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In this thought-provoking book, Ronald B. Miller contends that we seek psychotherapy to relieve our suffering. For those who practice clinical psychology, therapy is thus a moral undertaking. Yet for historical reasons, psychological science has, in the author's view, become a de-moralized realm of theory and research, with limited relevance to practice. As frustrated graduates of clinical psychology programs often come to realize, scientific knowledge is not, in and of itself, a satisfactory preparation for clinical work. The greatest strength of scientific knowledge, its combination of abstract principles and objective data, becomes in the clinical realm also its greatest weakness. One can know the research cold and still be unprepared for a useful clinical interaction with a troubled person. In a broad, multidisciplinary review of the literature, Miller argues that there is an urgent need for a learning process that helps prepare students to understand the intrinsically moral nature of therapeutic encounters and to cultivate the clinical knowledge that is produced by such work. He proposes that the clinical case-study is the optimal vehicle for communicating clinical knowledge and conducting clinical research. While case studies are frequently derided as being of limited applicability, Miller shows how, by following a quasi-judicial method, "case law" and reliable principles of practice can be developed. Designed for the undergraduate, graduate student, or professional psychologist who has become disenchanted with the limitations of experimental and quantitative approach to psychology, this compassionate book provides answers for those who seek a legitimate alternative.
|Ch. 1||American Psychological Dissociation||3|
|Ch. 2||Suffering in Psychology||39|
|Ch. 3||The Moral Content of Theories of Clinical Practice||71|
|Ch. 4||Psychology and Science||115|
|Ch. 5||Clinical Knowledge||159|
|Ch. 6||Demonstrating Clinical Knowledge in the Case Study||199|
|Ch. 7||The Morally Engaged Clinical Psychologist: Recommendations on Education and Training||243|
|App. A||The Saint Michael's College Clinical Case Study Collection at Durrick Library||257|
|App. B||Recommended Classic Case Studies in Psychotherapy||287|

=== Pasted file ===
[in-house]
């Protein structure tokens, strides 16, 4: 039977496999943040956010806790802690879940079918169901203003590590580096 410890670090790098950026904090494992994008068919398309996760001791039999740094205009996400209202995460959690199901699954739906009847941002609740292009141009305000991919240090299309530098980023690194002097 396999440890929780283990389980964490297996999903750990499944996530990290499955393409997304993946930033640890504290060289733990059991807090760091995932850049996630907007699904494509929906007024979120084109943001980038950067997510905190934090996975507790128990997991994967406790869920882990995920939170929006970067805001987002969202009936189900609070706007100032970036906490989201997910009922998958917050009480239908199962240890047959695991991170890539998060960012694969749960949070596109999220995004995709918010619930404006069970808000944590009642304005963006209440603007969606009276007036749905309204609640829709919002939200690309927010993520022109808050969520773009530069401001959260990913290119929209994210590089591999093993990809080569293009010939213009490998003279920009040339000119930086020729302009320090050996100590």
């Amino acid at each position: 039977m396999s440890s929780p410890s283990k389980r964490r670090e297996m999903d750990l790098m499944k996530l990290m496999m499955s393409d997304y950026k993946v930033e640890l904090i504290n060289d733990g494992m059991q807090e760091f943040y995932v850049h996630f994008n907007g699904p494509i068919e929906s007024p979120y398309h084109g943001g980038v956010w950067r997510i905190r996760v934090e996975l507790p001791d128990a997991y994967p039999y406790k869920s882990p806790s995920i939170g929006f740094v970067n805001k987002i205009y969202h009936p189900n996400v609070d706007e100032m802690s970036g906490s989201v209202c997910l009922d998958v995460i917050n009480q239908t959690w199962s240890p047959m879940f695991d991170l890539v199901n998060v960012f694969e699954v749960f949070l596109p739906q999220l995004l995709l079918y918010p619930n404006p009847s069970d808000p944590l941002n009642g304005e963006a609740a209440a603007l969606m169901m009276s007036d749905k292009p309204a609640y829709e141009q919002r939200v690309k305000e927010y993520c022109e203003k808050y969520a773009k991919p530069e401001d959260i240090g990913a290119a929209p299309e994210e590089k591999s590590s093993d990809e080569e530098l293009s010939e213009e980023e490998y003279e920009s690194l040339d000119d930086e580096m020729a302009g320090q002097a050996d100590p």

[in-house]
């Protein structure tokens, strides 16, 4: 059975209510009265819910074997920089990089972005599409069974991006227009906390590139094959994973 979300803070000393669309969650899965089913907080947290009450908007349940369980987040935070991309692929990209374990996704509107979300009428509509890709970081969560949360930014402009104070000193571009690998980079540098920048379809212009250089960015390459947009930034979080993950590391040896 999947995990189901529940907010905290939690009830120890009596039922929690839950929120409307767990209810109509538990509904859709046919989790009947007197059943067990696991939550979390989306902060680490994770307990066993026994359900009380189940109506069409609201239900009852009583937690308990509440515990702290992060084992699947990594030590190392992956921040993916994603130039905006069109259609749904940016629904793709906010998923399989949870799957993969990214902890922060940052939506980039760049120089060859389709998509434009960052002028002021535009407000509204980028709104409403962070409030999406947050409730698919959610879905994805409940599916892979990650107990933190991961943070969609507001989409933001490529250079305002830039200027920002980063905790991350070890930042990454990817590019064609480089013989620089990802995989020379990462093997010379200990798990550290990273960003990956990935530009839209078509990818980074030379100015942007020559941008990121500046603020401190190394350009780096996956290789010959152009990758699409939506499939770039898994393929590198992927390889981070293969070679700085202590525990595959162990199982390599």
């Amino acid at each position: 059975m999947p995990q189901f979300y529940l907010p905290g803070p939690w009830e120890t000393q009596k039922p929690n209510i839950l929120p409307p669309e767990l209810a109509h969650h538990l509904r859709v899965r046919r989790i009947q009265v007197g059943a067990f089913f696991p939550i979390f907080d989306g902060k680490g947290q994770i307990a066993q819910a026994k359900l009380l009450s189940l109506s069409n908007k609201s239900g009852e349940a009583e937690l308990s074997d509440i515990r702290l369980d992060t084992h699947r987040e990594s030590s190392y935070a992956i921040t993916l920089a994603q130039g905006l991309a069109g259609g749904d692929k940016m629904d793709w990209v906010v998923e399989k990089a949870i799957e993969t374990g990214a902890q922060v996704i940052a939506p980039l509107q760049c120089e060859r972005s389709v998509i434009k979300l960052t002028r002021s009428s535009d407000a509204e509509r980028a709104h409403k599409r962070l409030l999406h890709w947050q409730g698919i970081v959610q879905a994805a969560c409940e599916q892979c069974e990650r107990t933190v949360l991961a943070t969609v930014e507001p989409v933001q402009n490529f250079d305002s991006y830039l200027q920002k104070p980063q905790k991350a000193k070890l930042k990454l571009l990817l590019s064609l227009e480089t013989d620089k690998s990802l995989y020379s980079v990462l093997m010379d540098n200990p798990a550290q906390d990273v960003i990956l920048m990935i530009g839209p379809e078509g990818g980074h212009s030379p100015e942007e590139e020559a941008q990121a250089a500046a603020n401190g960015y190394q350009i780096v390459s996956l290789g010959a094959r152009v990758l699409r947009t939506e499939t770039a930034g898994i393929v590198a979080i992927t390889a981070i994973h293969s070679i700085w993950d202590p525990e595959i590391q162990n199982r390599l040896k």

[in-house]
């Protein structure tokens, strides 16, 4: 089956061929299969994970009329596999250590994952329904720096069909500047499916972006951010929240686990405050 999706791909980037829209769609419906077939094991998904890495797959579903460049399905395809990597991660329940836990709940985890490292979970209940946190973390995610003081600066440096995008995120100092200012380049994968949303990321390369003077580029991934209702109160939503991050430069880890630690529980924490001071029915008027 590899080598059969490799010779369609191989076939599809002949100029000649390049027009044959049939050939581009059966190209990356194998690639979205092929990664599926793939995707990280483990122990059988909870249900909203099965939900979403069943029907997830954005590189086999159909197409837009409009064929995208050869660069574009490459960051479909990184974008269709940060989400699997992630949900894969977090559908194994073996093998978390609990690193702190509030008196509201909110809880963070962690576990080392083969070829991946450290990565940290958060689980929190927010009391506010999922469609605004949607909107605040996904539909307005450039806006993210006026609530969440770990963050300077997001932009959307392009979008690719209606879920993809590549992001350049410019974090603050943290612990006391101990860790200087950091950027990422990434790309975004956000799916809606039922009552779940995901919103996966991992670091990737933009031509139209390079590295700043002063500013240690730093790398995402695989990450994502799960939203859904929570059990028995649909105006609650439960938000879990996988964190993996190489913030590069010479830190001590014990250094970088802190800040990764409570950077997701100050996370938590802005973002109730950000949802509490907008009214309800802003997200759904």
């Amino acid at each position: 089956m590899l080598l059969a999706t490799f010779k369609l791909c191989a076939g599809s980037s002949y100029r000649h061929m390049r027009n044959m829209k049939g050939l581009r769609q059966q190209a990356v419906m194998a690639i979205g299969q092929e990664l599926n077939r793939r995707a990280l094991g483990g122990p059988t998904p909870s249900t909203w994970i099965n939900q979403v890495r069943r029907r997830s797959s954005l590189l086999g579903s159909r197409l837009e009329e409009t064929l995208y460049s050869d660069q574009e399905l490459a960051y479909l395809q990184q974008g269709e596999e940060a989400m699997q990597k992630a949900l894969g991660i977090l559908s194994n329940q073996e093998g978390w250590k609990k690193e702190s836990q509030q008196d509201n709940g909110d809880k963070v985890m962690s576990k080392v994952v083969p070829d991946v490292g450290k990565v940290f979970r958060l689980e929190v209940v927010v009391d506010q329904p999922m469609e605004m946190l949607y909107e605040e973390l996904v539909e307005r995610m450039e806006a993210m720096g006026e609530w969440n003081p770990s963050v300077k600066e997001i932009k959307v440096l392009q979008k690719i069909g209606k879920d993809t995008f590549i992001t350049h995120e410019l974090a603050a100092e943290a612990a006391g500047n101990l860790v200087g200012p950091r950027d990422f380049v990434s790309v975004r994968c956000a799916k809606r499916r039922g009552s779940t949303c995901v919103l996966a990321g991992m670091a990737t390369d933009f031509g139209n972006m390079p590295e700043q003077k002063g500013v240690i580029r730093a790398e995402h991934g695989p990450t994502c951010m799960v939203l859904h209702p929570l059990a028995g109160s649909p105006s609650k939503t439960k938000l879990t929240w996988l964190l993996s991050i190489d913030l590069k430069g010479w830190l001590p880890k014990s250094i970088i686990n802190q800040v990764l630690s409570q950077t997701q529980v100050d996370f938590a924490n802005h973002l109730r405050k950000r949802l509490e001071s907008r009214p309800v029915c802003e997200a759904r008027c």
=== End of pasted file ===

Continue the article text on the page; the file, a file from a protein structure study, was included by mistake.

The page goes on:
|About the Author||321|
Posted May 9, 2004
Psychology has two general traditions. One is a ¿natural science¿ model that sees psychological phenomena as no different from the atoms and molecules studied by physics and chemistry. This approach is associated with experimental group studies, ¿value-free¿ determinism, reductionism, and quantitative, statistical modes of knowledge. The other approach is a ¿human science¿ model that views psychological action and experience as distinctive from physical phenomena and as uniquely human, in line with the disciplines of the humanities. The human science model is associated with case studies in naturalistic context, a value-grounded acceptance of free will, and narrative modes of knowledge. Generally over the course of psychology¿s last 100 years, the natural science model has strongly predominated, although with a few exceptions, such as the flourishing of humanistic psychology in the 1960s. For a variety of philosophical, social, and cultural reasons, in recent years the human science model has been increasingly gaining a hearing and encouraging discussion between natural science and human science advocates. Ronald Miller¿s new book, 'Facing Human Suffering: Psychology and Psychotherapy as Moral Engagement,' adds a wonderful voice to this dialogue. In cogent and clear language, and using a dazzling display of scholarship, he sets out bold, far-ranging, and persuasive arguments articulating the human science view. Because of the great divide and contrast between natural and human science, it is not unexpected that at times the dialogue between advocates of the two models becomes very heated ¿ psychology¿s own version of the ¿culture wars.¿ (Miller nicely captures these wars in the title of his first chapter, ¿American Psychological Dissociation,¿ a take-off on the discipline¿s main organization in the U.S., the ¿American Psychological Association.¿) Thus, by their very nature, a number of the ideas in Miller¿s book are quite provocative; but he always presents them in a scholarly and reasoned manner, encouraging continuing discussion and accomplishing in the process a most important contribution to constructive dialogue in the discipline. Miller¿s argument focuses on the underlying nature of psychotherapy and related ways to improve it. The natural science model views therapy as a ¿value-neutral,¿ technical activity for intervening with and modifying discrete deterministic mechanisms that lead to ¿psychological distress¿ and ¿behavioral dysfunction.¿ In contrast, the human science model views therapy as a moral activity intrinsically arising out of the existential condition of human beings, who have free will and who continuously struggle among choices and externally imposed limitations that can lead to suffering. The only way to understand the human condition, argues Miller, is to view the individual as a complex, multisystemic organism who can only be understood holistically in context. The best way to do this, continues Miller, is through the clinical case study, which comprehensively describes the client, therapist, and therapy process in full, comprehensive, ¿thickly described,¿ qualitative detail. Miller presents a beautifully developed model for creating case studies that will add to the foundational knowledge base of psychological therapy. Importantly, he also creates and discusses a database of published cases that he developed by heroically and critically combing through a voluminous psychology literature that has generally relegated case studies to the corner of a dark back room. All in all, Miller is to be applauded -- for his clarion call for an alternative, more humanistically informed view of psychology and psychotherapy, and for the intellectual feast he lays out for the reader who has an interest in psychology, particularly the reader who also has a philosophical bent. Daniel B. Fishman, Ph.D., Professor of Clinical Psychology, Rutgers UniversityWas this review helpful? Yes NoThank you for your feedback. Report this reviewThank you, this review has been flagged.